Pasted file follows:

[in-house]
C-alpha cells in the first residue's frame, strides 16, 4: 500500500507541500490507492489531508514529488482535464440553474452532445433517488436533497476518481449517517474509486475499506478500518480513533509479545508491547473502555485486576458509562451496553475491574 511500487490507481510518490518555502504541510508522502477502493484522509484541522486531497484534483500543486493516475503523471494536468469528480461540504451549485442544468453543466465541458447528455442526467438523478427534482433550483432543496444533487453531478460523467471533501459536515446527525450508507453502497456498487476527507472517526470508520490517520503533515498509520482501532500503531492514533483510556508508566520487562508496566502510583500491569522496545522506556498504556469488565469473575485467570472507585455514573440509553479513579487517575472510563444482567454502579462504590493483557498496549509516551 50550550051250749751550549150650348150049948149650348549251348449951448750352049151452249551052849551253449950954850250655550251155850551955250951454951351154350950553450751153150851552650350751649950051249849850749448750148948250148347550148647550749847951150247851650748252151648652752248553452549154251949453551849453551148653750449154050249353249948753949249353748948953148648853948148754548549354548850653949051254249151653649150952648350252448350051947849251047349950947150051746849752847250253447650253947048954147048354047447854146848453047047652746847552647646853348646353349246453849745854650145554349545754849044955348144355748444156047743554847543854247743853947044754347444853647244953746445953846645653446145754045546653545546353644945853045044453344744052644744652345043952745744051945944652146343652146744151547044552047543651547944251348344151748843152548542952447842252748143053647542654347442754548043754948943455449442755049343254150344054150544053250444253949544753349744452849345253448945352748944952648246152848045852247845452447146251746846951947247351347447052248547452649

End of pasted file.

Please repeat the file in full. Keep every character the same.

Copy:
[in-house]
C-alpha cells in the first residue's frame, strides 16, 4: 500500500507541500490507492489531508514529488482535464440553474452532445433517488436533497476518481449517517474509486475499506478500518480513533509479545508491547473502555485486576458509562451496553475491574 511500487490507481510518490518555502504541510508522502477502493484522509484541522486531497484534483500543486493516475503523471494536468469528480461540504451549485442544468453543466465541458447528455442526467438523478427534482433550483432543496444533487453531478460523467471533501459536515446527525450508507453502497456498487476527507472517526470508520490517520503533515498509520482501532500503531492514533483510556508508566520487562508496566502510583500491569522496545522506556498504556469488565469473575485467570472507585455514573440509553479513579487517575472510563444482567454502579462504590493483557498496549509516551 50550550051250749751550549150650348150049948149650348549251348449951448750352049151452249551052849551253449950954850250655550251155850551955250951454951351154350950553450751153150851552650350751649950051249849850749448750148948250148347550148647550749847951150247851650748252151648652752248553452549154251949453551849453551148653750449154050249353249948753949249353748948953148648853948148754548549354548850653949051254249151653649150952648350252448350051947849251047349950947150051746849752847250253447650253947048954147048354047447854146848453047047652746847552647646853348646353349246453849745854650145554349545754849044955348144355748444156047743554847543854247743853947044754347444853647244953746445953846645653446145754045546653545546353644945853045044453344744052644744652345043952745744051945944652146343652146744151547044552047543651547944251348344151748843152548542952447842252748143053647542654347442754548043754948943455449442755049343254150344054150544053250444253949544753349744452849345253448945352748944952648246152848045852247845452447146251746846951947247351347447052248547452649